The computer age is everywhere, but lots of us still work on paper. Would we become more productive if we did everything electronically?

A feature from CIO magazine not only insists this is necessary, but provides three steps to digitizing your work:

The elusive concept of the so-called paperless office may finally be taking shape, if anecdotal evidence is anything to go by. A growing number of small businesses and startups, unencumbered by legacy processes, are quietly ditching printouts for an all-digital ecosystem, buoyed by soaring bring-your-own-device ownership and growing familiarity with a plethora of cloud services.

It certainly seems like the wave of the future. The writer, Paul Mah, cites three reasons for this shift:

1. Making Life Easier

Convenience is a hallmark of modern life, both at the office and at home. As the piece says:

Digital data is both highly searchable, and is also easily transferable. What’s more, the mature state of cloud services today means that you can expect the information you store online to be available across whatever devices you may own — be it a smartphone, tablet, PC laptop, Mac computer – or even a Web browser at a cybercafé or hotel lobby when on a vacation.

It’s beyond question that getting access to your information from anywhere is much better than wondering where you left your notebook or having to lug that briefcase around. But that’s not the only advantage.

2. Making Life Safer

What about information loss? Those of us who lived before the information age remember fireproof file cabinets and constant worry. In fact, some companies kept multiple physical copies just in case. Lah notes:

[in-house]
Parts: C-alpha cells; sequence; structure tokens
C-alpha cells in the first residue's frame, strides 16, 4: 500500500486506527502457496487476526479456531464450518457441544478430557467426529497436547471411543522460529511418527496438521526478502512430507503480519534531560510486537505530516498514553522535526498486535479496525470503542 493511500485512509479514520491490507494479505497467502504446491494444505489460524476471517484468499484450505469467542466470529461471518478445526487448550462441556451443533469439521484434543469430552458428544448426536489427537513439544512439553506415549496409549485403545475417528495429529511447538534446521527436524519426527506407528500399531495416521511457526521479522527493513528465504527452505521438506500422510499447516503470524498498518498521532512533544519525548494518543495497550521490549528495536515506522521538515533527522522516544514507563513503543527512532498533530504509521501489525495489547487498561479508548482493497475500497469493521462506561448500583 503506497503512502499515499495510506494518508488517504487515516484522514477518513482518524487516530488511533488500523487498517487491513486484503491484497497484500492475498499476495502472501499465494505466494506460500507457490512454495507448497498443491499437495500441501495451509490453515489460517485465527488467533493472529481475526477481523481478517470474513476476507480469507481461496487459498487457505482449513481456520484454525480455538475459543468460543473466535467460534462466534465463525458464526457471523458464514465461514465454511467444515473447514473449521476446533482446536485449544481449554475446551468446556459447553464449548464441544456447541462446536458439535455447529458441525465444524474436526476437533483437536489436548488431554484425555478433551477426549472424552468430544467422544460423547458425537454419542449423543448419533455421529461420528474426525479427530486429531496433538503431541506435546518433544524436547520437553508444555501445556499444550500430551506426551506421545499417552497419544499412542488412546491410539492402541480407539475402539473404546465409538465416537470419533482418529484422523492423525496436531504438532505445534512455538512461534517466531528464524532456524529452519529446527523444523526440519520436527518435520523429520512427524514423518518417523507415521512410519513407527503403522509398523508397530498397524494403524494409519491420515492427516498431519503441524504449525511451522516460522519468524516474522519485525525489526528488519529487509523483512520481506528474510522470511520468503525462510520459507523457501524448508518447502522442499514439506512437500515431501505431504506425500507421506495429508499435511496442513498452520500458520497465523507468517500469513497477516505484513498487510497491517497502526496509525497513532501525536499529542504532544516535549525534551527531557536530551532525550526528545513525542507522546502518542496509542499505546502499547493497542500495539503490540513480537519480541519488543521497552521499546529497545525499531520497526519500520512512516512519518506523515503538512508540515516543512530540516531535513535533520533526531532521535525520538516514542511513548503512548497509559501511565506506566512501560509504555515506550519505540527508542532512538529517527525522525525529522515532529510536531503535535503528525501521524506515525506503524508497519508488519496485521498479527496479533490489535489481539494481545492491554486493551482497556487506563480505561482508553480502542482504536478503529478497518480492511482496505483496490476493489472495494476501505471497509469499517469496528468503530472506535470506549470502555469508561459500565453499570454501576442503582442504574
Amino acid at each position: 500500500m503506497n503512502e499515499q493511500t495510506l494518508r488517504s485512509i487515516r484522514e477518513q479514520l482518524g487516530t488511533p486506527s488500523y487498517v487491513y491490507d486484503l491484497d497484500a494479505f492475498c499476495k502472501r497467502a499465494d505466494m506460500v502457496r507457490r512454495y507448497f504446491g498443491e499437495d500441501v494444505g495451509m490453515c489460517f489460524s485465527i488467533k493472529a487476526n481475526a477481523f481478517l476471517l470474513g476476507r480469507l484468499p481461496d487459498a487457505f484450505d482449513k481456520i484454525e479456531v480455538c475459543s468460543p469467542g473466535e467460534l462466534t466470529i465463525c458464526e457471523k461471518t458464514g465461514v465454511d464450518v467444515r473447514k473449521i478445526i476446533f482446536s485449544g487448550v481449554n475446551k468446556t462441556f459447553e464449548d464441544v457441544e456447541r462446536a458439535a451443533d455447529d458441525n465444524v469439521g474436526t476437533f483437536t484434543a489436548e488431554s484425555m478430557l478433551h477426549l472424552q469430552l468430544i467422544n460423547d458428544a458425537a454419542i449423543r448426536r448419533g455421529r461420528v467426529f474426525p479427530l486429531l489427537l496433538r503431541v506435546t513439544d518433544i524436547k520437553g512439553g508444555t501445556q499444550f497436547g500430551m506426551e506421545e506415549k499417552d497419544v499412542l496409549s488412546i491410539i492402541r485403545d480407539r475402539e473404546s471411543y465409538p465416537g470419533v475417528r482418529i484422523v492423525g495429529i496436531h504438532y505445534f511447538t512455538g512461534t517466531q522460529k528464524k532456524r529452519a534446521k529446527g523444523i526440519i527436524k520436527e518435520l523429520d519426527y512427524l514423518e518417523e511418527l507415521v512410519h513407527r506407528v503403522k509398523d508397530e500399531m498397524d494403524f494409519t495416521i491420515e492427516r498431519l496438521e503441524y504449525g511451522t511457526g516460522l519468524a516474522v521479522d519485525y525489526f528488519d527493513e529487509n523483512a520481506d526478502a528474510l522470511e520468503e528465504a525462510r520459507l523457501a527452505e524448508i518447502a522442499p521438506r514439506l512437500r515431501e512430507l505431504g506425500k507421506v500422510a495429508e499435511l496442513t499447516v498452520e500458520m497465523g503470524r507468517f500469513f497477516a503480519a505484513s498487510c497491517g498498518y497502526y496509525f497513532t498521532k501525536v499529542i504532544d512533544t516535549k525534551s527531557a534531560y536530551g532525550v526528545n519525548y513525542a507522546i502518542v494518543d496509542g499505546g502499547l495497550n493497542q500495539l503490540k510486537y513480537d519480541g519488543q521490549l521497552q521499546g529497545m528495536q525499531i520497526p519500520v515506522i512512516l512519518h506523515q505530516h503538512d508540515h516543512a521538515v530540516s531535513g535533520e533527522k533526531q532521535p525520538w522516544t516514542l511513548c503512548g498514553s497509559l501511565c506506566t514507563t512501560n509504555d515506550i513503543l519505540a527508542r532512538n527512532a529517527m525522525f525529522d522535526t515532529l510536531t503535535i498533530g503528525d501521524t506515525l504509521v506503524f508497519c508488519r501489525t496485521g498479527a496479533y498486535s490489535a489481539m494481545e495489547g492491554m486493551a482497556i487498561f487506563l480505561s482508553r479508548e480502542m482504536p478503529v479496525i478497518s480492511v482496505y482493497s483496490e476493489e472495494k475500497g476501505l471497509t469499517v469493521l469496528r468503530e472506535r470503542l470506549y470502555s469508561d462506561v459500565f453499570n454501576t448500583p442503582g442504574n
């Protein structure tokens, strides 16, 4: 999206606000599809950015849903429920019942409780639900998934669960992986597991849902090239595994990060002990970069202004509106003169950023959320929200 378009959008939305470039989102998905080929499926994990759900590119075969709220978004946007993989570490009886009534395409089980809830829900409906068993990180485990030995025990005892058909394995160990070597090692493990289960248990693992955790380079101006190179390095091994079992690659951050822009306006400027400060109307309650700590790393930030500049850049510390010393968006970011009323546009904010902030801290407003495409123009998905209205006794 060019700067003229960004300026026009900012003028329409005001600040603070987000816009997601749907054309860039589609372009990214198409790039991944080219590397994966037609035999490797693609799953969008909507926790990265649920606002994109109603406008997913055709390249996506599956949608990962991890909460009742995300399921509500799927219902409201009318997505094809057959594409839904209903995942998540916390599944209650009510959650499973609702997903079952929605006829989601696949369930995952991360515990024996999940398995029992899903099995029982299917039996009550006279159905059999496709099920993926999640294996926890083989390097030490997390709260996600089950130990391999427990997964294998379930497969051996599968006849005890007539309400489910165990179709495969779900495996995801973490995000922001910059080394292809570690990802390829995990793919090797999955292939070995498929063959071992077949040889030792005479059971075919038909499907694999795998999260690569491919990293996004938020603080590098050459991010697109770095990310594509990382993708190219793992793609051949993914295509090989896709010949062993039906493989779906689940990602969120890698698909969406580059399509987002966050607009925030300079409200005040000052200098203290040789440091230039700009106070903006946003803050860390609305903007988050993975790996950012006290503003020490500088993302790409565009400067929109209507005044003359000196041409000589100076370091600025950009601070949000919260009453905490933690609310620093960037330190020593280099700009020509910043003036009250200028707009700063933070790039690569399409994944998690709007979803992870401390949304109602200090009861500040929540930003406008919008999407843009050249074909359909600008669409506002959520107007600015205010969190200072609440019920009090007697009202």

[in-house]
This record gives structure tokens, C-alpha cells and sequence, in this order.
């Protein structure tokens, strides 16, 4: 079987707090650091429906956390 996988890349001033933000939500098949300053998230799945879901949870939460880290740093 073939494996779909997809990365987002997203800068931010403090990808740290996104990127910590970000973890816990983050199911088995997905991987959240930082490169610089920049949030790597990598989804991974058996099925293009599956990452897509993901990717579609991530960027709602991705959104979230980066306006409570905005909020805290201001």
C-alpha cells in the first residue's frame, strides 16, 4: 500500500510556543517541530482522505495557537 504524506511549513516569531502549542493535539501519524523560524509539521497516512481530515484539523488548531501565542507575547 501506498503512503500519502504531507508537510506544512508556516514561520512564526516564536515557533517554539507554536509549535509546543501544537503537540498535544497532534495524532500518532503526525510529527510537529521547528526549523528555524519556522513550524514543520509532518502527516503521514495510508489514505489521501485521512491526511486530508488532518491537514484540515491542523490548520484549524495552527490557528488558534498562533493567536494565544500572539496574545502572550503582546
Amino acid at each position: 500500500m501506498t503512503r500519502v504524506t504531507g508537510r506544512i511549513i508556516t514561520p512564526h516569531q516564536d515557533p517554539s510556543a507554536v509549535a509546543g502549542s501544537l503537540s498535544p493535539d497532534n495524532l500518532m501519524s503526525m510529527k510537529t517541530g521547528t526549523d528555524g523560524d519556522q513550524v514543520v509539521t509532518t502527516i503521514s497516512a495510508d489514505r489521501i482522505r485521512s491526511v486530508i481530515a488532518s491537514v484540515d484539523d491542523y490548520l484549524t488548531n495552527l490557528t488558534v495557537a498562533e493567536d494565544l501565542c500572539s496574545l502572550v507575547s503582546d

Digital documents are also clearly suited to data backup. Despite the calibration required to get things set up in a way that works for you, it’s infinitely easier to make a copy of digital data versus photocopying stacks of printed invoices or bills.

3. Making Life More Interactive

The final justification for an all-digital workflow is working better with others. When it’s just you at your desk, it takes more work to call meetings to get things done together. You could write a document with other people by dividing up the sections, but it’s a lot easier with modern document collaboration tools. Or, as the editorial suggests:

On this front, an entire generation of online tools are available for a diverse range of tasks such as time tracking (Toggl), project management (Asana) and collaboration (Yammer) – of which all are captured digitally without printing out a single piece of paper.

The article continues with three steps for making the switch: 1. choosing a digital notebook system, 2. taking a digital-first approach to new data, and 3. effortlessly digitizing legacy data. But it doesn’t ask the question: should we go all-paperless?

In my view, digital data is good, but analog processes have value. Consider the following examples:

You’re in a meeting, taking notes on your phone. Do other people think you’re engaged or texting your friends?

You need to sketch out a quick diagram to explain workflow and fire up a graphics program. Would it have been faster just to grab a dry erase marker on a whiteboard?

You come to a networking event and someone asks for your contact information. Is an email as powerful as having a crafted, branded printed piece in the form of a business card?

And there’s a larger problem than the social elements of digital technology: truly using them. The tool you actually use is better than the better tool you don’t use. It doesn’t matter how incredible these resources are if you sign up, download, or purchase them—and they collect virtual dust.

Yes: you should be making your workflow more digital. But don’t forget about the people who are involved in the data you consume and create, including yourself.

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